A string of women have left Sony over the past year — Christine Birch, Paula Askanas, Amy Carney, Andrea Wong and Jean Guerin come to mind — and now this: an email from two male executives inviting women to participate in a Women’s Creative Leadership Initiative “to better equip our women leaders with the tools necessary to amplify their voices.” It was signed by the two male execs: Tom Rothman and Mike Hopkins, the top managers at Sony representing both film and TV. Read the email below.

Bravo if women want to mentor other women and support is given for that from the top management, but the email as written is tone deaf and condescending to women. It suggests that the reason women aren’t being heard is they don’t have the know-how — or “tools” — to communicate. This is not about women being unable to express themselves. This suggests a broader cultural problem, and this email underscores that. Sony doesn’t have any female executives at its highest corporate level.

This email puts the blame on the women for the lack of opportunity and not being able to get men to listen. While we applaud Sony for taking this initiative, the email is a great example of how sometimes even men need better “tools” in knowing how to choose the right words.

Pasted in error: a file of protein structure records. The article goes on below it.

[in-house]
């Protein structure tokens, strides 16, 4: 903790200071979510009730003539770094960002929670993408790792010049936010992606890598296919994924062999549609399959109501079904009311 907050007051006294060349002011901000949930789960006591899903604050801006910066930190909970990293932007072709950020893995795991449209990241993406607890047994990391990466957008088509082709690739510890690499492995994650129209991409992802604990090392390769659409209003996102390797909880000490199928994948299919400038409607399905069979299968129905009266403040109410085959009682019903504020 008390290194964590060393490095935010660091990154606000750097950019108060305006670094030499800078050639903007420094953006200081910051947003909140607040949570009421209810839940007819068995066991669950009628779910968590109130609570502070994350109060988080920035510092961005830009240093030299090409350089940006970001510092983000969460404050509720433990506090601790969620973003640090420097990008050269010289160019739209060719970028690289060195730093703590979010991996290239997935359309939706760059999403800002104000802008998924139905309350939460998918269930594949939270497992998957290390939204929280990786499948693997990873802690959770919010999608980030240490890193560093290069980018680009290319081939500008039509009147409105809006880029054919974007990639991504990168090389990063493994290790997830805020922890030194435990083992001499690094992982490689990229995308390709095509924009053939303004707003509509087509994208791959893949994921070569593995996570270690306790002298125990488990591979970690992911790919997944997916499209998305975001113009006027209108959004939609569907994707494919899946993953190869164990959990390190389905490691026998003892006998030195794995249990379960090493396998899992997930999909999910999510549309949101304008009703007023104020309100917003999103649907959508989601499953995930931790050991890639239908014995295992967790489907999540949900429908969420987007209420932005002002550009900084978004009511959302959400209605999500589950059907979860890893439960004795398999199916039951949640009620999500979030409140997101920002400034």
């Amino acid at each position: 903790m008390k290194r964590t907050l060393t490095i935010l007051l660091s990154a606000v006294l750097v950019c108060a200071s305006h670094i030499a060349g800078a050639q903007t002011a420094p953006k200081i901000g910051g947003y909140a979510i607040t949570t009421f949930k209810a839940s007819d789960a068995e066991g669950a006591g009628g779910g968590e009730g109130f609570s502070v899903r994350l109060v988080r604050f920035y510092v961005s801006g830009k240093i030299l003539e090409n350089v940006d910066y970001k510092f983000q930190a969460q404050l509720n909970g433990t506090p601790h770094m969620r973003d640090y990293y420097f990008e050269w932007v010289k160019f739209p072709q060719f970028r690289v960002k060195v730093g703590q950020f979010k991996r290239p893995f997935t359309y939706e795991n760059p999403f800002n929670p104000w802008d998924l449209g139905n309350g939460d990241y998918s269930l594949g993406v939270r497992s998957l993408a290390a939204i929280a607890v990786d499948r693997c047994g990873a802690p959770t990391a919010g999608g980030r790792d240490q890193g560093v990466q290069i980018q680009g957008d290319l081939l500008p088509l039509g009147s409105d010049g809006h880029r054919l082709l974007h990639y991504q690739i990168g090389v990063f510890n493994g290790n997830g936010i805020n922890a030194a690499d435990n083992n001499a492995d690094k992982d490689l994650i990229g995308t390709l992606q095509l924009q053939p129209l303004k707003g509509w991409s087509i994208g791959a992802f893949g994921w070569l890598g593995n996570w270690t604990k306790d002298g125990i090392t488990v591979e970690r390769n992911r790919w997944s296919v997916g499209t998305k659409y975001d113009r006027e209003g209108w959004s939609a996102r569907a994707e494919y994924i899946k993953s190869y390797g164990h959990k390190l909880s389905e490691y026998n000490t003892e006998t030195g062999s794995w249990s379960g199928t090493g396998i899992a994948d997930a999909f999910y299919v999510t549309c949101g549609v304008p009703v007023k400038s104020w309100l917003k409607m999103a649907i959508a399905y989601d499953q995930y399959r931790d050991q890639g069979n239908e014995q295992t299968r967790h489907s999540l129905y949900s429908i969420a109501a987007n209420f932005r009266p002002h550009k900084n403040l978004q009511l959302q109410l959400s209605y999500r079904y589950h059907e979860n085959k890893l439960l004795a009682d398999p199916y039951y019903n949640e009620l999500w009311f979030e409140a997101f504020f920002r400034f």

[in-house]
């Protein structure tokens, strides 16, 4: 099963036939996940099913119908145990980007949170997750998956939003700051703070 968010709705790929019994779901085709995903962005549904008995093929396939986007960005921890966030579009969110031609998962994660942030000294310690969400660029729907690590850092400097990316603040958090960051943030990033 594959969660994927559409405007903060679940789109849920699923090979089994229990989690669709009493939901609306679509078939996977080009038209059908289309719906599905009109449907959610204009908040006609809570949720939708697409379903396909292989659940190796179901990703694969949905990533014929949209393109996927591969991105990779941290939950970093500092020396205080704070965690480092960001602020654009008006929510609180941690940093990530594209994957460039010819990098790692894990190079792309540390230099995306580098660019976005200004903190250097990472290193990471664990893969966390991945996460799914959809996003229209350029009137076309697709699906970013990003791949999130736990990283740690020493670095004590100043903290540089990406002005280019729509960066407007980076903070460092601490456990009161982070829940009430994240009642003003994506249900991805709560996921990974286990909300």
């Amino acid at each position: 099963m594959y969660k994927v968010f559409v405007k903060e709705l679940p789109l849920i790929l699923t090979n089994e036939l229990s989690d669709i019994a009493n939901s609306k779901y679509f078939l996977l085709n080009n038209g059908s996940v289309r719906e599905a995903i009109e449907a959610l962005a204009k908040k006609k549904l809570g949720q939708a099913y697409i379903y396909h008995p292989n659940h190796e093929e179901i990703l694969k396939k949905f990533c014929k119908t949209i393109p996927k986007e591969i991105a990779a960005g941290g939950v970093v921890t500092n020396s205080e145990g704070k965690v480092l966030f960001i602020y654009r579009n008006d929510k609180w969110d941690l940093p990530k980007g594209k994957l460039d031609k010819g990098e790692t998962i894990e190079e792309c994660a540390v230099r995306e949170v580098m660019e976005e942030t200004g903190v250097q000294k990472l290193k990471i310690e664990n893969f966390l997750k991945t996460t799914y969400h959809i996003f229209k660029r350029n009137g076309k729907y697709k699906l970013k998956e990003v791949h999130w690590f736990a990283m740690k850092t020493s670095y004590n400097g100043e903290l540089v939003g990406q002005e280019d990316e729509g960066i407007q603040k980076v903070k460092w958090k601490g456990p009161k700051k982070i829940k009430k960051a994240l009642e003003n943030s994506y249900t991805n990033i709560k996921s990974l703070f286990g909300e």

We were told that the email was written as group effort that involved women and that Rothman and Hopkins approved this malarkey. Anyone believe that? Because we don’t.

Here’s the email in full:

Good morning,

We are excited to invite you to participate in our pilot program – Women’s Creative Leadership Initiative. In our ongoing efforts to foster, nurture, and support diversity, this pilot program will power a series of workshops and events in Culver City and at our offices around the globe, to better equip our women leaders with the tools necessary to amplify their voices. We know that the future success of our business will be innately tied to the elevation and contributions of the next generation of women leaders. With these panels, discussions, guest speakers, and work-sessions, we hope to further a culture of inclusive leadership, career development, visibility, and impact.

Our first series of workshops will be tailored primarily to female creative executives at the vice president and senior vice president levels and will be led by top professors from Stanford’s Center for Women’s Leadership and the Graduate School of Business. Hannah Minghella, Dawn Steinberg, Kristine Belson, Spring Aspers, Holly Jacobs, Marie Jacobson, Lexine Wong, Jamie Stevens, and Kim Overall have been integral in shaping this pilot initiative and will shepherd the program as executive sponsors.

The first workshop is scheduled for May 11 from 12 – 2 p.m. at the Rita Hayworth (calendar invite to follow). The interactive workshop (led by Marianne Cooper, the lead researcher for Sheryl Sandberg’s Lean In) will provide strategies to identify and navigate gender bias. Please reach out to Kate Nihill at (EMAIL REDACTED) with any questions.

We are very proud of the hard work that everyone has done to bring this to fruition and we encourage you all to participate.

Tom and Mike